A technical question, obviously with political ramifications

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A technical question, obviously with political ramifications

Post by admin » Tue Feb 03, 2004 2:01 pm


Anyone who has ever met me, from my pre-kindergarten days actually, knows that I am always highly interested in technical questions and rational answers, a trait that drives some people nuts. So, while everyone is talking about the politics of Lavalas, the "184", the Democratic Convergence, etcetera, I am still curious about the basis for estimating crowds if one's intentions were not in making political points. I believe that this is a question that is important to statisticians, journalists, politicians, historians, and others.

Of course, I will choose a political example to illustrate the problem because, unfortunately, the malicious use of exaggeratedly false crowd estimates is so frequently used as a tool for campaigns of misinformation. A couple of weeks ago, I don't remember the exact date, there was, by most accounts, a huge pro-govern
ment demonstration in the streets of Port-au-Prince. I read about it from several sources. This is how I recall the reporting (I am nearly 100% sure of what I am about to write, but if I am factually wrong, please do not hesitate to correct me) :
  • AlterPresse reported that thousands of people took to the street, demonstrating in the government's favor[/*:m]
  • HPN reported tens of thousands of people...[/*:m]
  • Associated Press and Reuters reported approximately 20,000 people...[/*:m]
  • AHP reported hundreds of thousands of people...[/*:m]
At that point, I stopped reading about it. I don't know what figures Haiti en Marche, Journal L'Union, Haiti Progrès, Haiti Observateur, The Haitian Times, Le Nouvelliste, etc chose to publish about that particular demonstration. One thing for certain is that from mere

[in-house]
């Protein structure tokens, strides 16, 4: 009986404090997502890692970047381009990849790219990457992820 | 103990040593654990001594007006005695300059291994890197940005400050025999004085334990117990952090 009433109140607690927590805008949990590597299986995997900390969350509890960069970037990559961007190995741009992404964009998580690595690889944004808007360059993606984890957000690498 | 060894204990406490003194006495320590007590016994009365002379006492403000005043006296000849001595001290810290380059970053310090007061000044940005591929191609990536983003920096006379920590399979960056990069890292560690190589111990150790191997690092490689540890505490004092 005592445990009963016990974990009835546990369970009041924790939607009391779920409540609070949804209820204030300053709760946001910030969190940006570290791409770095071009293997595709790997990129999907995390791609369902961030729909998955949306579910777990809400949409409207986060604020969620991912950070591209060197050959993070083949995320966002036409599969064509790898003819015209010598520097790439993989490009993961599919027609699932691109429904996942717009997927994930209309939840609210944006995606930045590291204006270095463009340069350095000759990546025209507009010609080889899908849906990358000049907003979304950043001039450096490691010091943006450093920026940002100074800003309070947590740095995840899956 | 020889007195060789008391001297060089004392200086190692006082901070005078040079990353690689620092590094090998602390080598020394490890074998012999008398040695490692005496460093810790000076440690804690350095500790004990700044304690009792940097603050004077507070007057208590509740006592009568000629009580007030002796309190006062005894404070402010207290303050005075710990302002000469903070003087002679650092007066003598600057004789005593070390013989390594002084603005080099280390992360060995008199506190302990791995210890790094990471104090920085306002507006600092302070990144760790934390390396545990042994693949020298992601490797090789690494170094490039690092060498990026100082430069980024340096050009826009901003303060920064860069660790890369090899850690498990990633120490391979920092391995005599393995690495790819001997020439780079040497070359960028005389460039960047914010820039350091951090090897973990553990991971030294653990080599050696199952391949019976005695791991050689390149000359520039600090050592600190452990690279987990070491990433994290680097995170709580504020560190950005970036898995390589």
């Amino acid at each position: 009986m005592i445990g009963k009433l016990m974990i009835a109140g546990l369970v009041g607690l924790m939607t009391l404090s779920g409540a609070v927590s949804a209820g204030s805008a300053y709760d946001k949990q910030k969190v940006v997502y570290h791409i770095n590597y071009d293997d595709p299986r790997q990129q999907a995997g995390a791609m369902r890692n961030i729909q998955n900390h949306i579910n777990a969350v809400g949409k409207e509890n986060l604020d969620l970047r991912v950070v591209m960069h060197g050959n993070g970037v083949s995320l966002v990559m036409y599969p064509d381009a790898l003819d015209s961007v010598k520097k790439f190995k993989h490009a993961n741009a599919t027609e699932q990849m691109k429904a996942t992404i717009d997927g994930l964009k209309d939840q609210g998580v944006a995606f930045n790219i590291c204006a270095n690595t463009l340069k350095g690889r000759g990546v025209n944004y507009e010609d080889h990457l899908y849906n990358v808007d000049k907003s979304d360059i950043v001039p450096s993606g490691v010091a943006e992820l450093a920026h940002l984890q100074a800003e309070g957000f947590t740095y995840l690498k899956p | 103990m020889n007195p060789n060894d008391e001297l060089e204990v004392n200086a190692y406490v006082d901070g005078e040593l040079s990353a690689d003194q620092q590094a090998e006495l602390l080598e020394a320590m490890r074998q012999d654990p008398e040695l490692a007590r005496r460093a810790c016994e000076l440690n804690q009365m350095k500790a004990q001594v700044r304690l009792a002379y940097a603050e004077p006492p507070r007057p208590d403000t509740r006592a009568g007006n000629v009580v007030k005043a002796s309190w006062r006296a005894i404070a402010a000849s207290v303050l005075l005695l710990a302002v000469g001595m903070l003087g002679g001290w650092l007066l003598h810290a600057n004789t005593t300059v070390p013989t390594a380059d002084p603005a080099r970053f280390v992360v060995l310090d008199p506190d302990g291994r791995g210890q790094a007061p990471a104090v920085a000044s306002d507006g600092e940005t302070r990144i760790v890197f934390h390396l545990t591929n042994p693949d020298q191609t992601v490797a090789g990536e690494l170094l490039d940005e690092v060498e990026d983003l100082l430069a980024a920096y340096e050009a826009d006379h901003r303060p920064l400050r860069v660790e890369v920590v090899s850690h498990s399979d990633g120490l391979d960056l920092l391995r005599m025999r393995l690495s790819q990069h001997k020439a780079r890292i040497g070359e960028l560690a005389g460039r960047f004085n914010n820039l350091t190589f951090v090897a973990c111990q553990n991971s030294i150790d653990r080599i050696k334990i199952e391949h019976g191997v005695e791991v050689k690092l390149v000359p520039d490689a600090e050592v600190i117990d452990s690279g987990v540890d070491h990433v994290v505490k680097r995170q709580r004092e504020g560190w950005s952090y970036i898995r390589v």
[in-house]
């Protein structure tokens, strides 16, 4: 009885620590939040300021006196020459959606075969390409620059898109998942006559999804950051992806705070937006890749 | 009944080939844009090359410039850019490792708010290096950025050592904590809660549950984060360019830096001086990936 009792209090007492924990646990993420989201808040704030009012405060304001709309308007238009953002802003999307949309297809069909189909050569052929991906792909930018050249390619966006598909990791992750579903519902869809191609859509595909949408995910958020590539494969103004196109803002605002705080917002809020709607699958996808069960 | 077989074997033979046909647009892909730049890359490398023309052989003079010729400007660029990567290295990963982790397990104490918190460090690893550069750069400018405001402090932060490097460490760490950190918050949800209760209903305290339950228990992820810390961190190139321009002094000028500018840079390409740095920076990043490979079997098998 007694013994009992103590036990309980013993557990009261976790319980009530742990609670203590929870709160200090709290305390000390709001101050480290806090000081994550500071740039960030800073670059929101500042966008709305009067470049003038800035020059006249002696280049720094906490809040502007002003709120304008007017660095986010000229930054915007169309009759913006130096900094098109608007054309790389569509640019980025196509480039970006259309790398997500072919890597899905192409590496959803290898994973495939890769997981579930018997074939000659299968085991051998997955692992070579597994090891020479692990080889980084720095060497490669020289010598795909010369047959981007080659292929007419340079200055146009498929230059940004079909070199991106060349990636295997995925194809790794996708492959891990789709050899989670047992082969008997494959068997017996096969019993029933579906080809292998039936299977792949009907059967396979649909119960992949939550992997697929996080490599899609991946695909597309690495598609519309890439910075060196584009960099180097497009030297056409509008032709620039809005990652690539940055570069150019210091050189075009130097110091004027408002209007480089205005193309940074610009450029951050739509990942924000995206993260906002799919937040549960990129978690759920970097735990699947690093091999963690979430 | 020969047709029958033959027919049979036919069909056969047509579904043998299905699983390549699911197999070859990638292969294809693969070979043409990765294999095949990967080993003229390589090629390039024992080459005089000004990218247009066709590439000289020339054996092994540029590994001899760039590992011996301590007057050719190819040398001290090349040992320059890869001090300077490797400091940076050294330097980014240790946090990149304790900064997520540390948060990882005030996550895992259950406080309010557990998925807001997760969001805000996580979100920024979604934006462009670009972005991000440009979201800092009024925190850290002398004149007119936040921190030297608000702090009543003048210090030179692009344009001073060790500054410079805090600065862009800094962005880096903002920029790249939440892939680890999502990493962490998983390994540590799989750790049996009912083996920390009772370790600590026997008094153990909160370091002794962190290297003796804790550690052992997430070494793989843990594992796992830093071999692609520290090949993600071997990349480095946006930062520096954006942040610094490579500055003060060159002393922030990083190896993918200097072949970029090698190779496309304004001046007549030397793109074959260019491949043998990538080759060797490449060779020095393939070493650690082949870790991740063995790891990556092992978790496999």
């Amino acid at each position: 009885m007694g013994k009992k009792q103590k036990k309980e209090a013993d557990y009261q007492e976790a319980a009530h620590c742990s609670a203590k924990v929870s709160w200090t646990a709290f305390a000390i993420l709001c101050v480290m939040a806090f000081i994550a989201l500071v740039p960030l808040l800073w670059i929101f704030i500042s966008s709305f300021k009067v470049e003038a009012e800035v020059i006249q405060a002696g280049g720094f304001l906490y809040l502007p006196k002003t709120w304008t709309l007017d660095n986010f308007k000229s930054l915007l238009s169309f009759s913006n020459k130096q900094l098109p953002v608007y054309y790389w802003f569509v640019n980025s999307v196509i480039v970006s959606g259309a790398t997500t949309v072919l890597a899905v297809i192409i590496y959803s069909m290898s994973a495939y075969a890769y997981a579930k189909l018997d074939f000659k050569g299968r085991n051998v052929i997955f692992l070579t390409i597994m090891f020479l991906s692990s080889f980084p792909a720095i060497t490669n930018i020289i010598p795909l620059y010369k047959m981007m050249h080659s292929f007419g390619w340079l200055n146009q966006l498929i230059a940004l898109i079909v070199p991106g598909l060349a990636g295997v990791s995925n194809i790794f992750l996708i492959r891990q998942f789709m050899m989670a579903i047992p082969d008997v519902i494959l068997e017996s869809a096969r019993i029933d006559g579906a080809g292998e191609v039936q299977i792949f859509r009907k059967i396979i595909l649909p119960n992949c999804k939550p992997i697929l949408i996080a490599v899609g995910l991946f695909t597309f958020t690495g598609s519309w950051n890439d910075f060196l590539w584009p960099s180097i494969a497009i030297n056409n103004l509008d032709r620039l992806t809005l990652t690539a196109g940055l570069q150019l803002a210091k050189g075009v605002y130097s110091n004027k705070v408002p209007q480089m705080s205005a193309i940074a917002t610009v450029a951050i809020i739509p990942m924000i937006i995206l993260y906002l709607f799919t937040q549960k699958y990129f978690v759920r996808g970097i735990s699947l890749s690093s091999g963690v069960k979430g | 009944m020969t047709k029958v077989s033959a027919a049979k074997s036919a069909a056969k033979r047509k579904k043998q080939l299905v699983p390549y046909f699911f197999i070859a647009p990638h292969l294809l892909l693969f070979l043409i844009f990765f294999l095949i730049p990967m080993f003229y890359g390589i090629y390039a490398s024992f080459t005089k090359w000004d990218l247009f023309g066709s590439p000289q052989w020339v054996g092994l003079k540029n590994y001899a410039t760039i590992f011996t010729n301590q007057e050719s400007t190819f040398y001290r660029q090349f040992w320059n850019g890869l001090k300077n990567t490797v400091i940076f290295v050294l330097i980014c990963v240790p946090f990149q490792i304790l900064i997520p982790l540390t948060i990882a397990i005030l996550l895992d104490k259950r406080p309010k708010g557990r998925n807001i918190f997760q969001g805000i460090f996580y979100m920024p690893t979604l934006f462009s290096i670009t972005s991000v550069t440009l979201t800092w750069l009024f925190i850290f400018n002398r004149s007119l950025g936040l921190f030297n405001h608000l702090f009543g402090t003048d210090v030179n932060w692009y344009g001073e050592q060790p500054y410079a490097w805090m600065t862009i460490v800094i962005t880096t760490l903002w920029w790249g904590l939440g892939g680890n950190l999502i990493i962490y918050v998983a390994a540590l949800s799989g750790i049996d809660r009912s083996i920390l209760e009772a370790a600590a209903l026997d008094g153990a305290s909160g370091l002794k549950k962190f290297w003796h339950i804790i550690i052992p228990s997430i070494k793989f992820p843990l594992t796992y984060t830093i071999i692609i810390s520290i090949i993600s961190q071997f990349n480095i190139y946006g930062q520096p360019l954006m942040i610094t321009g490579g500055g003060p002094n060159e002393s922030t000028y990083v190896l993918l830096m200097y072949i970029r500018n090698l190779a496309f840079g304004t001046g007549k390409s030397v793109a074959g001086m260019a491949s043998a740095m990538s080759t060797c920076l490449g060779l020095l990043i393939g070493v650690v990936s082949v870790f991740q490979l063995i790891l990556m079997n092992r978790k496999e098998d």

thousands to hundreds of thousands, it's not just beauty that resides in the eyes of the beholder, but "truth in reporting" itself becomes quite a P.R. commodity (tell your audience either what they already want to hear or what you want to peddle to them). Was anyone concerned with telling the unvarnished truth? Hey, who the hell knows!

Given the political football going on in Haiti, I certainly do not expect things to change any time soon. It's more likely that we would discover Weapons of Mass Destruction in Iraq before this happens. (How come they have not been planted yet is beyond me... the CIA must have become afraid of its own shadow).

However, I am still intrigued... in the best of worlds, that is, one of such political stability that no news agency would feel the need to cook up numbers, what are the most accurate techniques to estimate the actual (read "as close to the truth as you can hope to get") size of a crowd in a large demonstra
tion?

Anyone?

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Post by admin » Wed Feb 04, 2004 5:09 pm

Jaf, your political commentary is always appreciated. However, no matter that you are engaged 5000% in the fight for the political future of Haiti, certain basic questions need to be asked and their answers need not be political. We MUST retain our natural curiosity for universal truths and scientific methods, and not give in each and every time to the politicization of every issue. As a mathematician, I know the inherent pitfalls of statistical inferences and they should not be so easily, peremptorily dismissed. As a matter of fact, the more we know about determining accurate answers as opposed to what just feels right, the better armed we are to combat the lies of the news media.

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